He was an Arab trader and ironworker in Israel who wanted to emigrate to the Arab lands of his ancestors. She was his beautiful 17-year-old daughter. They moved to Egypt, traded in their Israeli passports for phony Egyptian documents--and touched off the first Egyptian-Israeli spy scandal since the two countries made peace in 1979.
An uneducated ironworker and a teen-age girl, spies for the Mossad?
"You meet her," affirmed an Egyptian reporter who interviewed the daughter recently in prison, "and you see all the attributes of the spy: Oriental beauty, bronze complexion, a plump body she used to beguile naive youths."
The case has captured headlines all over Egypt, where relations with Israel were already chilly over the lagging Arab-Israeli peace talks, and where a suspicious public seems ready to believe almost anything about what the press calls "the Jewish entity."
In recent weeks, the press gleefully reported the seizure of 21 tons of allegedly cancer-causing cantaloupe seeds smuggled in from Israel and unfolded a scandal in which Egyptian bricks were supposedly being secretly exported to Israel for building Jewish settlements in the occupied West Bank.
These revelations followed a crisis touched off by an Egyptian columnist's description of Israeli Prime Minister Yitzhak Shamir as a "killer dwarf." When Israel's ambassador to Egypt lodged a protest, pointing out that the column appeared in a government-owned publication, the columnist recanted. "I described Shamir as a butcher, and for this I apologize to butchers, because theirs is a respectable profession," Mahmoud Saadani wrote. "The true description of Shamir is assassin. "
The so-called "cold peace" that has existed between Egypt and Israel since the Camp David accords has in recent months turned frigid, and revelations about the Misrati family spy case come at a time when the Egyptians are in no mood to warm it up.
Egyptian tourism to Israel remains at a trickle, trade volume between the two countries is low, Egyptian professional organizations send no delegations to Israel, and Israel appears on few Egyptian maps--despite Israel's repeated urgings to normalize relations between the two countries.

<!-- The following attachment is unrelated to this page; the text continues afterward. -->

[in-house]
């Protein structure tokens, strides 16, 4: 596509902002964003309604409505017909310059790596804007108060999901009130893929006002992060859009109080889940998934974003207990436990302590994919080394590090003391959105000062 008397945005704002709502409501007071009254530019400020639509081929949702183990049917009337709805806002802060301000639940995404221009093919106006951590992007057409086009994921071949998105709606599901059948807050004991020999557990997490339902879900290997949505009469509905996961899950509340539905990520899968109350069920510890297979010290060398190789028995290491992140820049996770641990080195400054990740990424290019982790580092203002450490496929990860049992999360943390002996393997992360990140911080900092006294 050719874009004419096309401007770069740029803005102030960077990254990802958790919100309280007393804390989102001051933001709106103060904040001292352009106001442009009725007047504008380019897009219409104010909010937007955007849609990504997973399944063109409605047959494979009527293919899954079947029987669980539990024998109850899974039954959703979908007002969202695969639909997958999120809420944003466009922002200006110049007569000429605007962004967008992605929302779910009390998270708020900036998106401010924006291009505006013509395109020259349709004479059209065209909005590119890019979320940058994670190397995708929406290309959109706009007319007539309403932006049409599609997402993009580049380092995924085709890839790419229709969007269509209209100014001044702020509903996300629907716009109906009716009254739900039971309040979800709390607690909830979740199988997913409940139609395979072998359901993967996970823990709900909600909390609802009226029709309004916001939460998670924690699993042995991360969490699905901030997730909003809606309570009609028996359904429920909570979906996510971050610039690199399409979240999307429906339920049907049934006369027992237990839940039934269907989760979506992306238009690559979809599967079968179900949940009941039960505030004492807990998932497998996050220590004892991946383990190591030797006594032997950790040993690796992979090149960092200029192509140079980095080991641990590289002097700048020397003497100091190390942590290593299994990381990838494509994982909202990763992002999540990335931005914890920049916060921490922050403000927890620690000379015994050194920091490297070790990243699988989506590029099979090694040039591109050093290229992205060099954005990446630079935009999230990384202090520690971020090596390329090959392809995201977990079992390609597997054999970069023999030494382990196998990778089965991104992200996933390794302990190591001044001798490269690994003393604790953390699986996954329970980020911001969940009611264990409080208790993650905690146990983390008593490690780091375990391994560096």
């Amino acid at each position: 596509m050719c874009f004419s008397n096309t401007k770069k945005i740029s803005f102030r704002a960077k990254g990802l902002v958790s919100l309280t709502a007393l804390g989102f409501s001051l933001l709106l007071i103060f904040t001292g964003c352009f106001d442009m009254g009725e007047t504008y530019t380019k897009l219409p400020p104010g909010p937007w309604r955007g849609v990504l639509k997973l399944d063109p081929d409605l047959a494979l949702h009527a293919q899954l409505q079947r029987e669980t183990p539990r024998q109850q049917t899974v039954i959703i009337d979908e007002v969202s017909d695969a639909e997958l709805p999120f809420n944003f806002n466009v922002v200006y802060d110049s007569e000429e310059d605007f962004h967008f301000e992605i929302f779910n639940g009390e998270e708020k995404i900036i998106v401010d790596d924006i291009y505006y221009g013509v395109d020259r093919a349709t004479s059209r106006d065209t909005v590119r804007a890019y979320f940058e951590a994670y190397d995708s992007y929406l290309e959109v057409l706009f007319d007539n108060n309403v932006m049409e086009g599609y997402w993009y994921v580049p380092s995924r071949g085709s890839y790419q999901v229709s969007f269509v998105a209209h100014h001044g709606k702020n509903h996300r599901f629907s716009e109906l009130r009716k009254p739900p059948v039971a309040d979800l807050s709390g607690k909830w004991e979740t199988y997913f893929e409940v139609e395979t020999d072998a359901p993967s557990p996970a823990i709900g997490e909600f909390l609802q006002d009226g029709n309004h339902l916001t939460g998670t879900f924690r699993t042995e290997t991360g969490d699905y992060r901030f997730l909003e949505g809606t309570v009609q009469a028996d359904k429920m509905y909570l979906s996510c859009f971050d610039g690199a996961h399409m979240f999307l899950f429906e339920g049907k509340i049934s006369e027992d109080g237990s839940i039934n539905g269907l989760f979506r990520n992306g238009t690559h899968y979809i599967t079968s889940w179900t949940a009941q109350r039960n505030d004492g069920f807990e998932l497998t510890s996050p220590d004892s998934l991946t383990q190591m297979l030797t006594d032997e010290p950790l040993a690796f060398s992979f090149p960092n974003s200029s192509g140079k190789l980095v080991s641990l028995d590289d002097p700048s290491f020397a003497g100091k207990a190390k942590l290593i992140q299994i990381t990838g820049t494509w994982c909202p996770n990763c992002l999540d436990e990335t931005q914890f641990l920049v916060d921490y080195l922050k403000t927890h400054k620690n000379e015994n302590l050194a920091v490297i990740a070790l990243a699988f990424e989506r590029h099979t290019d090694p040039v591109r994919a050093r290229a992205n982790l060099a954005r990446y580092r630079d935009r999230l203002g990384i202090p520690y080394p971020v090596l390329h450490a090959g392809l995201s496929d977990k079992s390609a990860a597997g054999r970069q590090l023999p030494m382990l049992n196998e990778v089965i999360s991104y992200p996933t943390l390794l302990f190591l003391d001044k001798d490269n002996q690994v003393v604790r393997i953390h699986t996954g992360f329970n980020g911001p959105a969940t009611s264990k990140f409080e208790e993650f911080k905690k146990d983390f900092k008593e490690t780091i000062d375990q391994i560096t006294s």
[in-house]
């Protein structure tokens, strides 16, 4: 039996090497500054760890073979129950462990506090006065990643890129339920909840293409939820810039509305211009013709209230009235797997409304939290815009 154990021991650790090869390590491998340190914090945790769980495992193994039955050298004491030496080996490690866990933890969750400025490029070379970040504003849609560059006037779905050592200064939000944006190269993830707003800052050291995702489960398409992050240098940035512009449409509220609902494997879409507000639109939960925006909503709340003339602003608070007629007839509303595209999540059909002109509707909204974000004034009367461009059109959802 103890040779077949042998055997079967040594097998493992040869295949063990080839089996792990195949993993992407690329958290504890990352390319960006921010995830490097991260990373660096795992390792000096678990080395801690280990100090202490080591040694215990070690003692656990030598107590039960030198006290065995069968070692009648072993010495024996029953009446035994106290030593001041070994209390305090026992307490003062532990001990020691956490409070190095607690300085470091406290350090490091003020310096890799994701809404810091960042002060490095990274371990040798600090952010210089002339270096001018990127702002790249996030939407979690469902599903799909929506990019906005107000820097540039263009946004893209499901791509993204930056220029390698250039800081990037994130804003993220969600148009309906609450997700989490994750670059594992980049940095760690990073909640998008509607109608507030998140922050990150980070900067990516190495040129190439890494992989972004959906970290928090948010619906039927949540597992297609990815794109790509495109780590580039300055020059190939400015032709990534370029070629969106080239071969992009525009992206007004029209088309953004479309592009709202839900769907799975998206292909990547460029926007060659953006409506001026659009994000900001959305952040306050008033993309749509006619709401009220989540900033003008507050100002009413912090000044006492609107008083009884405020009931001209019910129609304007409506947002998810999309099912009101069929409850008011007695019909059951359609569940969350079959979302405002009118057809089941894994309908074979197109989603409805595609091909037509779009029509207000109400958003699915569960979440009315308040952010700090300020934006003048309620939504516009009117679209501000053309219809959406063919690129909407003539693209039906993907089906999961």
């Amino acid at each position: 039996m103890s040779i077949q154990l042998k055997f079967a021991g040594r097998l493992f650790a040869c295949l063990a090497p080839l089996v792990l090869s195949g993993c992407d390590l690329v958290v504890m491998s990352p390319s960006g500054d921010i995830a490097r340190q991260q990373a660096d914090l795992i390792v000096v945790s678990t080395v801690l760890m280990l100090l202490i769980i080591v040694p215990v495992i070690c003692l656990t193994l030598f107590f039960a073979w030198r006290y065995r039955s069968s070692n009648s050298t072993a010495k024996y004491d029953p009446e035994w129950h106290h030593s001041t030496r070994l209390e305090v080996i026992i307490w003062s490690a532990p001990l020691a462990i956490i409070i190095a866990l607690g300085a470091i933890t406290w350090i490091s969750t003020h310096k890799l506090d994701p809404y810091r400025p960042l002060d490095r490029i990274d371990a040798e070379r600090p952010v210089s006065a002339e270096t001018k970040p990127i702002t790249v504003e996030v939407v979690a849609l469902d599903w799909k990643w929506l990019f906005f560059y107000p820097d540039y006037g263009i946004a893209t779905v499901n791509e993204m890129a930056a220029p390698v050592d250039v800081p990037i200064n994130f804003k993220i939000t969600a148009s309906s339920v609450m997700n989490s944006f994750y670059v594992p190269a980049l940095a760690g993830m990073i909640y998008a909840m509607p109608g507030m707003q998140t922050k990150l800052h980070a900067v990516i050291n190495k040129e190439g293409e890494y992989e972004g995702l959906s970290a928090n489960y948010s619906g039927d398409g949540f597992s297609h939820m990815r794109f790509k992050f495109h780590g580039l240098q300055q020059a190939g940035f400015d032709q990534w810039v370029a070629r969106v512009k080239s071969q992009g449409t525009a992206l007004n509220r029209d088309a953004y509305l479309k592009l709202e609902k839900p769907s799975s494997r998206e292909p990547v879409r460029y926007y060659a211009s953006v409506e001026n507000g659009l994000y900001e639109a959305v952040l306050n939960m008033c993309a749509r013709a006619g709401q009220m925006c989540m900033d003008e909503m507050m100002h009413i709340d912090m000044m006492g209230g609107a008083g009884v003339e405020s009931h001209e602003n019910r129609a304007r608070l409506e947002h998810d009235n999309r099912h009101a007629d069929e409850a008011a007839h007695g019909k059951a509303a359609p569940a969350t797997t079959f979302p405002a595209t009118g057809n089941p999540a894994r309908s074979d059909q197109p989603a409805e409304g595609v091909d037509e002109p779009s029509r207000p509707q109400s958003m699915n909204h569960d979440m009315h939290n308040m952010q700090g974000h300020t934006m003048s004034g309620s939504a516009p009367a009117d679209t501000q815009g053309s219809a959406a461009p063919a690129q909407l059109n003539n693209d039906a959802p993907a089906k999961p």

"Peace is there, and peace is very strong. I for one do not measure the temperature of peace. But it's different when you talk about relations," said Israel's ambassador in Cairo, Ephraim Dowek.
The Egyptians ask what's wrong with the peace when there are Israeli agricultural advisers in Egypt, Israeli tourists in Cairo, and Egyptian businessmen who are free to do business in Israel if they want to, which they don't.
The espionage case was revealed last month by the Interior Ministry, which said it had evidence that 41-year-old Fares Misrati, a Muslim Israeli of Libyan descent, and his daughter Faika had tried to cultivate a senior Egyptian military official and were found with forged Egyptian identity documents.
Misrati's son, Magid, was arrested a short time later trying to cross the Egyptian border into Israel.
The daughter, Faika, admitted in front of an Israeli consular official that she had been sending "information" to a man she identified only as a police officer in Israel. In one of the letters shown to Israeli authorities, she described 14 Egyptian military vehicles leaving Cairo for Suez. One of the Misrati men is alleged by the Egyptians to have admitted working for the Mossad, the Israeli espionage agency.
The details of the case end there. But the opposition press has nonetheless had a field day, reporting alleged leaks in which, among other things, the suspects admitted that they planned to assassinate U.N. Secretary General Boutros Boutros-Ghali and Khaled Nasser, son of the late Egyptian President Gamal Abdel Nasser. The group is said to have admitted it planned to infiltrate Libya, whose border is open to citizens carrying Egyptian passports.